17 February 2011

OPINION: Information, Power and Discontent

Why Tunisia could become a model replicated throughout the world

Arab countries are beginning to shake. Following in the wake of the revolution in Tunisia, the world has witnessed a massive uprising in Egypt leading to the ousting of Mubarak by the army and the rumblings of protest in Yemen, Libya and Bahrain have also begun to be heard. What is fascinating about this unrest is its prolific spread and the manner in which the spread is occurring, all with very little leadership from opposition political parties. The nature of this unrest is not unique, bearing symmetry to how unrest has occurred in Eastern Europe in recent times, and is testimony to the rise of the new information age and how the value of information will become increasingly significant to future struggles.

This is not just about the role of social media in revolution. It is about the role of information itself - and how the changing shape of information and information-sharing performs a multi-faceted role in unrest. As has been said by Colin Darch and Peter Underwood: "[f]reedom of information...is fundamentally a change process". Change and revolution: words that every unjust regime feels queasy to hear (I can already hear the internet power switches being flicked off).

The role of information has benefits to a revolution on multiple fronts. An important effect of the sharing of ideas (especially through social media) is its ability to increase a sentiment of solidarity amongst people who are dissatisfied. As Youssef Cherif, an interviewee on Al Jazeera stated: "Many people lost their fear through Twitter and Facebook". Not only did they lose their fear of acting alone, but their own dissent was strengthened through solidarity with their comrades. There is no greater indicator of this than how the sharing of photographs of Mohamed Bouaziz's self-immolation in response to his harassment in Tunisia served as the key event that triggered a rush of protests that quickly spread from his hometown of Sidi Bouzid.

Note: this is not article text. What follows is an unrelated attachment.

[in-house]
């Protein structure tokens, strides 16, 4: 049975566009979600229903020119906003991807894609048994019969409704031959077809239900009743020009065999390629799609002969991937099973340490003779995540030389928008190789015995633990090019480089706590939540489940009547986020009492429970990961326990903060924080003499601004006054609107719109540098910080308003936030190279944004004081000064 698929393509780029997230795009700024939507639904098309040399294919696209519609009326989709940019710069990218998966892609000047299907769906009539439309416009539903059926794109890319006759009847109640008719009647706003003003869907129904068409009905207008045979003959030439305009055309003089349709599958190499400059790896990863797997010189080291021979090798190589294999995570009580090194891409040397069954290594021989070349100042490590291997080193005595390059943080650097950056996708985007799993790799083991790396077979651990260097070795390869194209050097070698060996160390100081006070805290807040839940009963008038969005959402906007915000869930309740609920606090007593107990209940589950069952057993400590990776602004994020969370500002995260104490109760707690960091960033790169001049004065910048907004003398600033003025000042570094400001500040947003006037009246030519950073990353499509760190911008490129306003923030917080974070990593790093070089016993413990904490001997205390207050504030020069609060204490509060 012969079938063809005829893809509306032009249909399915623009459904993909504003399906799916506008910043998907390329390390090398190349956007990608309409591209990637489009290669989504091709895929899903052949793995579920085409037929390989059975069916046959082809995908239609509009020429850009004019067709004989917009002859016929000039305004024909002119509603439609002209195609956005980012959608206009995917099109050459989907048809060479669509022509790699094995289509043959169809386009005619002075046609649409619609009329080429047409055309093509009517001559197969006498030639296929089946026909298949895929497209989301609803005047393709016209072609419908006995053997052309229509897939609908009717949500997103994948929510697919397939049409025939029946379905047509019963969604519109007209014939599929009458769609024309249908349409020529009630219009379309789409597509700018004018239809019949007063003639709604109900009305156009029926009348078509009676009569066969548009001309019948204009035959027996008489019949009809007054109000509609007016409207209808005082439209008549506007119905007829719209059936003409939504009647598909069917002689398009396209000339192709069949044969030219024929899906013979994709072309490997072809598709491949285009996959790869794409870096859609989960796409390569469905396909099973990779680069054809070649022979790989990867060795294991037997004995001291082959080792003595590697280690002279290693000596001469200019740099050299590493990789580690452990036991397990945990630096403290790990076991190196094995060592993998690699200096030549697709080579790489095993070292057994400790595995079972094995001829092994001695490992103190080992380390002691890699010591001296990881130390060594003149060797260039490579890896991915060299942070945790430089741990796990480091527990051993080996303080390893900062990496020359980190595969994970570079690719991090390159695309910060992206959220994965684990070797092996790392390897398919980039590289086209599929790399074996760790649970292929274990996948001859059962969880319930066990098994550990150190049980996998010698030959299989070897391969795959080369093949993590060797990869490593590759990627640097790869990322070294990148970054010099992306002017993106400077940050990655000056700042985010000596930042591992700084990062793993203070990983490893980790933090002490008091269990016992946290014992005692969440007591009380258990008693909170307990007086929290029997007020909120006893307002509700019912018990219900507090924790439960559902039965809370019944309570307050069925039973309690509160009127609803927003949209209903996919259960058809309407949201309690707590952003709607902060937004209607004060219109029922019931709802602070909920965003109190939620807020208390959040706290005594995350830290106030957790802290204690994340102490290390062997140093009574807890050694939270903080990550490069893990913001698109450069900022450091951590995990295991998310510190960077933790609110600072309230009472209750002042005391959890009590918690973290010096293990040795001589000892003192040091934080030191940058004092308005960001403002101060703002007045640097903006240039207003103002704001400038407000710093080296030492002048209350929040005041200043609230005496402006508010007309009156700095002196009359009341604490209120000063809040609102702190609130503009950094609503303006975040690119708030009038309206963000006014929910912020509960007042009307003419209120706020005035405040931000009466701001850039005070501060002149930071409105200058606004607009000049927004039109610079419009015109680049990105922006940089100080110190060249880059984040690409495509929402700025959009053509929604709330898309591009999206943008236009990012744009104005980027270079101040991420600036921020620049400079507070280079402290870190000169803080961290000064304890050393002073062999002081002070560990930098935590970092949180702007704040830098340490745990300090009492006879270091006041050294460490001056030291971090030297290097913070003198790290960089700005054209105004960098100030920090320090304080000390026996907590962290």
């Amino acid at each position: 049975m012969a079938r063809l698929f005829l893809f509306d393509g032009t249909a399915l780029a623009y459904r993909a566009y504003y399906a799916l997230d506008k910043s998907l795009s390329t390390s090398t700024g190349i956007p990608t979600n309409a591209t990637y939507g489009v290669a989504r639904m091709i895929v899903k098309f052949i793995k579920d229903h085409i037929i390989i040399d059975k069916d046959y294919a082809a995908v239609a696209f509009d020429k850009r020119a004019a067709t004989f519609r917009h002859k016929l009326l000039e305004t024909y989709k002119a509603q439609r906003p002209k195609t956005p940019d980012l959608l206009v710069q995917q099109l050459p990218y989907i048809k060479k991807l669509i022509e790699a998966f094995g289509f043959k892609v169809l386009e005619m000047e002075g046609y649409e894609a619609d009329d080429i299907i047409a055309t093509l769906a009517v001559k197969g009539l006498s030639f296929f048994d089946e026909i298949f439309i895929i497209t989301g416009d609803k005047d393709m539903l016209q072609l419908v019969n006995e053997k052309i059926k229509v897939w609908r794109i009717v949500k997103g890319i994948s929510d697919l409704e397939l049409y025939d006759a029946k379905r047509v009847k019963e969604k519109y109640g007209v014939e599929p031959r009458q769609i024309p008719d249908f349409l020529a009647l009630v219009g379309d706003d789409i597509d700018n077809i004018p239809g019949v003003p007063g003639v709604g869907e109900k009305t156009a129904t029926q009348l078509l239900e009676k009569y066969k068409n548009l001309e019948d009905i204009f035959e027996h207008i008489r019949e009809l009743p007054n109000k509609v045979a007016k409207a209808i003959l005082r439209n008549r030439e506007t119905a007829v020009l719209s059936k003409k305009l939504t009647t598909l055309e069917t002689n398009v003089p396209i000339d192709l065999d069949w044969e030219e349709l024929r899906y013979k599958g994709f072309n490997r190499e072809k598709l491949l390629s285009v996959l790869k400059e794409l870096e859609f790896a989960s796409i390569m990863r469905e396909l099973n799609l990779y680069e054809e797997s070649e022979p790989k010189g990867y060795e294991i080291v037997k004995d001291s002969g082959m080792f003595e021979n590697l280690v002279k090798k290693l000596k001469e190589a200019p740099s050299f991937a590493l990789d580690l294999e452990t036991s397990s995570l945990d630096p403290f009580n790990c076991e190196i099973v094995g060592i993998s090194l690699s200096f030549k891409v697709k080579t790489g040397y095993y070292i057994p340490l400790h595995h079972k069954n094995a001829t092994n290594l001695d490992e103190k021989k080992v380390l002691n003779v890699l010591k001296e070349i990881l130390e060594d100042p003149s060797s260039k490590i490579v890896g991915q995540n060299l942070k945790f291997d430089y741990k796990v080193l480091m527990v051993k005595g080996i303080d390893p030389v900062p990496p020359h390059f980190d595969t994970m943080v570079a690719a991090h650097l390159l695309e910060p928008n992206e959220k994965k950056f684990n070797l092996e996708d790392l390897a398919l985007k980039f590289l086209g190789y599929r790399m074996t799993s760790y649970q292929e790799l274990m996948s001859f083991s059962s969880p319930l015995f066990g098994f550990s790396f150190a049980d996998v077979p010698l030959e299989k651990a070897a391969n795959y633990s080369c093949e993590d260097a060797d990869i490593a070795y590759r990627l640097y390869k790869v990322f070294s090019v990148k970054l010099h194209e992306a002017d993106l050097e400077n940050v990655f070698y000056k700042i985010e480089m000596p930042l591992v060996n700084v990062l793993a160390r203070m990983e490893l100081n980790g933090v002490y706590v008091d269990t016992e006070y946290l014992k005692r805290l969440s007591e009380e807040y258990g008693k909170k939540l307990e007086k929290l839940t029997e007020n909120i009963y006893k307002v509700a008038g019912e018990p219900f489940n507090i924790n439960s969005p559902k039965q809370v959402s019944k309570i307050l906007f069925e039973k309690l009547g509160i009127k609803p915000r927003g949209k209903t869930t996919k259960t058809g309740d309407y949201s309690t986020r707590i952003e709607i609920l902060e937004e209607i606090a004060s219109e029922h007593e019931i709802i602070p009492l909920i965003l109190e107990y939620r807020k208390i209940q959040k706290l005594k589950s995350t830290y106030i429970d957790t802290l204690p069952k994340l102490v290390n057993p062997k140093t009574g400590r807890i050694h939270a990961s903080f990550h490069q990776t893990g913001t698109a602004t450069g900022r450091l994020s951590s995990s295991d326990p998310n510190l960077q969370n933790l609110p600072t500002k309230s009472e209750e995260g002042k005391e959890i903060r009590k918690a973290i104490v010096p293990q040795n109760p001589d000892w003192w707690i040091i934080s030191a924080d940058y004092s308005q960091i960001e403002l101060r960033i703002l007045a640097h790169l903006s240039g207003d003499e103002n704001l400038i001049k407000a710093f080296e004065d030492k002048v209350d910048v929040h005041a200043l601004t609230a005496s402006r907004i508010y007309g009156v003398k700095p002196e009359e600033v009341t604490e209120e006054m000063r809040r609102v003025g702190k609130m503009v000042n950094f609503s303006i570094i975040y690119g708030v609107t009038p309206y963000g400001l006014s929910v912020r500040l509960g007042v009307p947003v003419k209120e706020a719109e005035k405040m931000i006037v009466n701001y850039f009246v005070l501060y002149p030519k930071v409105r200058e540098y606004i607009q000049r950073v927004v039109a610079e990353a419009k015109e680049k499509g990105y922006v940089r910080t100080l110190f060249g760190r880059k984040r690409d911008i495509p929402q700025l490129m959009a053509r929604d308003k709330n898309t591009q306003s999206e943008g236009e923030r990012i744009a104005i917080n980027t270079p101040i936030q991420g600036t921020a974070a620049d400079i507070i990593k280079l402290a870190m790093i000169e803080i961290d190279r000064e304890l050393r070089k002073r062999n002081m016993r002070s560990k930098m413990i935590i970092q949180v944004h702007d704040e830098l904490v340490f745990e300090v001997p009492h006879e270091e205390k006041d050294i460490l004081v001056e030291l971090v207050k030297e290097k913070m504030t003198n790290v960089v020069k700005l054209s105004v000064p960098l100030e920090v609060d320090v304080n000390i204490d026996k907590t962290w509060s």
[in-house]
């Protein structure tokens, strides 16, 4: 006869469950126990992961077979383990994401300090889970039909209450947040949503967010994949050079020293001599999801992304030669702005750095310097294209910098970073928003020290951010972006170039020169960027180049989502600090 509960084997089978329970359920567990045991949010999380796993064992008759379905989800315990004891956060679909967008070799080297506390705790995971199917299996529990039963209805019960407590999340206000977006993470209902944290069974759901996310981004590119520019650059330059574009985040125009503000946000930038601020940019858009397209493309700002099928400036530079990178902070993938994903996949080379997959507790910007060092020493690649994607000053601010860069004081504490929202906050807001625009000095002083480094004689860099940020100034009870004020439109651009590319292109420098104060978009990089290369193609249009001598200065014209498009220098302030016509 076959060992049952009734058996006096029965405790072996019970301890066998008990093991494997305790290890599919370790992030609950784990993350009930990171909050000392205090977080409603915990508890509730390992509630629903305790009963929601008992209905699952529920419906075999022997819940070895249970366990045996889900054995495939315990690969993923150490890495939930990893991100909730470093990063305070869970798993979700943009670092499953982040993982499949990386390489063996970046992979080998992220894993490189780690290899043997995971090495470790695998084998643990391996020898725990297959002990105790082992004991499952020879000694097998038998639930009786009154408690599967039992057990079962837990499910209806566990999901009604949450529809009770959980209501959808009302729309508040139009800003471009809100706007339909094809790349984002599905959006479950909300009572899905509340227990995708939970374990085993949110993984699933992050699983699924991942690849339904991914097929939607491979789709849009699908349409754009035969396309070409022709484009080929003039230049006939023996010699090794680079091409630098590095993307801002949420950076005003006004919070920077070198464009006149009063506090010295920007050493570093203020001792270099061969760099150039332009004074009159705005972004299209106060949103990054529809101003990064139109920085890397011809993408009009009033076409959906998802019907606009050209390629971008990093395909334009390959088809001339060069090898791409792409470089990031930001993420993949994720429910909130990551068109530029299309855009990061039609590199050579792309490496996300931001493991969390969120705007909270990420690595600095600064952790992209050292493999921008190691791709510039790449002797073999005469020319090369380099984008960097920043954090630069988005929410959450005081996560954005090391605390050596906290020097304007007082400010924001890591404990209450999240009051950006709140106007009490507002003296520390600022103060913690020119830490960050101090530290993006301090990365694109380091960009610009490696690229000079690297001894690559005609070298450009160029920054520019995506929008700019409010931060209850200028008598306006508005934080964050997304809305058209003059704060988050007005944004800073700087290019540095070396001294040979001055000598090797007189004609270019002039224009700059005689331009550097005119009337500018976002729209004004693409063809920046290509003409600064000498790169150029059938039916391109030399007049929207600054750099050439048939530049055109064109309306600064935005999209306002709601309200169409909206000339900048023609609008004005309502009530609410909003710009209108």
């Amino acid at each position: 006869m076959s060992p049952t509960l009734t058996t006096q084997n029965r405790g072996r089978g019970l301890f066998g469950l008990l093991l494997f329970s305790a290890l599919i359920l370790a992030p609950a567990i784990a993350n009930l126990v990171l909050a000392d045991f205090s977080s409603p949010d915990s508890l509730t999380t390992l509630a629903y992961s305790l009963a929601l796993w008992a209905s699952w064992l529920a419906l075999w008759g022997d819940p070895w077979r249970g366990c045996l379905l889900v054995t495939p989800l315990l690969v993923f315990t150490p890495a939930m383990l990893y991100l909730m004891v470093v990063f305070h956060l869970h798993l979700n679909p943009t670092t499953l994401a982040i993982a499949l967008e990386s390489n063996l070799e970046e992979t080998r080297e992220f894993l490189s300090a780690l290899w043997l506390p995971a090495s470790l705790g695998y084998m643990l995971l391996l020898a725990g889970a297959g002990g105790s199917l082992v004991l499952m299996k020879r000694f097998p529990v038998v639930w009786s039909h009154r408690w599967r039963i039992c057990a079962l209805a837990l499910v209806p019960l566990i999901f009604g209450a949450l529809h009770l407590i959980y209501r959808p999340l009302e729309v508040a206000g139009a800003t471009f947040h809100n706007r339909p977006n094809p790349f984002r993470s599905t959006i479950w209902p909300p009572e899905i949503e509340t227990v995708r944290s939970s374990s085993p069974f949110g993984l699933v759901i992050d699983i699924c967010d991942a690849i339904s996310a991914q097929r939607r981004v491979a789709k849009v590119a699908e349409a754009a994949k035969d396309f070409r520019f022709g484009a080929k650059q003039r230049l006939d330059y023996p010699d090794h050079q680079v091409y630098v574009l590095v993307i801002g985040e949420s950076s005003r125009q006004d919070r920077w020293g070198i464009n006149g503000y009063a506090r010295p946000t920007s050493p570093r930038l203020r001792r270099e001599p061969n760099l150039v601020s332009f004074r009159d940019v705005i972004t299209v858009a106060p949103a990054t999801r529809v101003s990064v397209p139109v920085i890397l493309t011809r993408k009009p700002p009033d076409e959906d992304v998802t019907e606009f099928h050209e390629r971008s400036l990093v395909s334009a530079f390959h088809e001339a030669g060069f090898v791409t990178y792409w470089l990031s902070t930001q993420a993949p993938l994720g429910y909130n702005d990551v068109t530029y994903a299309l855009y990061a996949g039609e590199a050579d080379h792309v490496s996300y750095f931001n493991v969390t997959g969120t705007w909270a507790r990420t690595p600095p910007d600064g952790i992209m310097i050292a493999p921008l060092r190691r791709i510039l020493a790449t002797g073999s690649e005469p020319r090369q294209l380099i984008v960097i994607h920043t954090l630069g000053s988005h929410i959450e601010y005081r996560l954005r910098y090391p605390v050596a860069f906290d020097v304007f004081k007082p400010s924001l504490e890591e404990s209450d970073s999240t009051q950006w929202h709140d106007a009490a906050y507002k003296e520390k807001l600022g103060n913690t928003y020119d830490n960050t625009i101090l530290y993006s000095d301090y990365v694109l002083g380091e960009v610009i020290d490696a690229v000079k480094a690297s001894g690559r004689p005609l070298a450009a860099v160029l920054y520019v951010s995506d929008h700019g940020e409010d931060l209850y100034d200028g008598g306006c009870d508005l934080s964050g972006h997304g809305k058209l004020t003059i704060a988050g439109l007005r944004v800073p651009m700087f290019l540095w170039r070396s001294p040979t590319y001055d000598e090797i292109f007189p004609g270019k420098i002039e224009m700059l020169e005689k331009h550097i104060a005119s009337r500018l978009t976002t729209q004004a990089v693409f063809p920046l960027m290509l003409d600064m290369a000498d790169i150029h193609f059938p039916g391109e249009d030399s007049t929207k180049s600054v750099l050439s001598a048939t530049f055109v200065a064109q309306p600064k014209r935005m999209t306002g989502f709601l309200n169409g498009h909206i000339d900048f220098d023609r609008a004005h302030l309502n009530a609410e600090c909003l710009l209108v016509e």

Not only does shared information create solidarity, it makes more transparent and communicable the very ills that fuel discontent. The uprisings in Tunisia and Egypt have both been against regimes notorious for their flagrant spending and accumulation of capital amongst family members. If violence and unrest are results of relative deprivation (as many believe they to be), footage, images, articles etc. shared amongst communities that highlight deprivation are a powerful instigator. In South Africa, a country with the most significant Gini index in the world, how will the widely spread picture of Kenny Kunene's indulgent sushi-eating feed into the already clear pictures of disparity that are the South African visual landscape? In Tunisia, the flashy life-style of those with links to political power was noted to have been primary to demands for change. The Wikileaks cables that revealed the extent of corruption in Tunisia were also a motivation (though Tunisians were obviously already aware of the broad-scale corruption, having it blared transparently across mainstream media was still enough to reignite ire).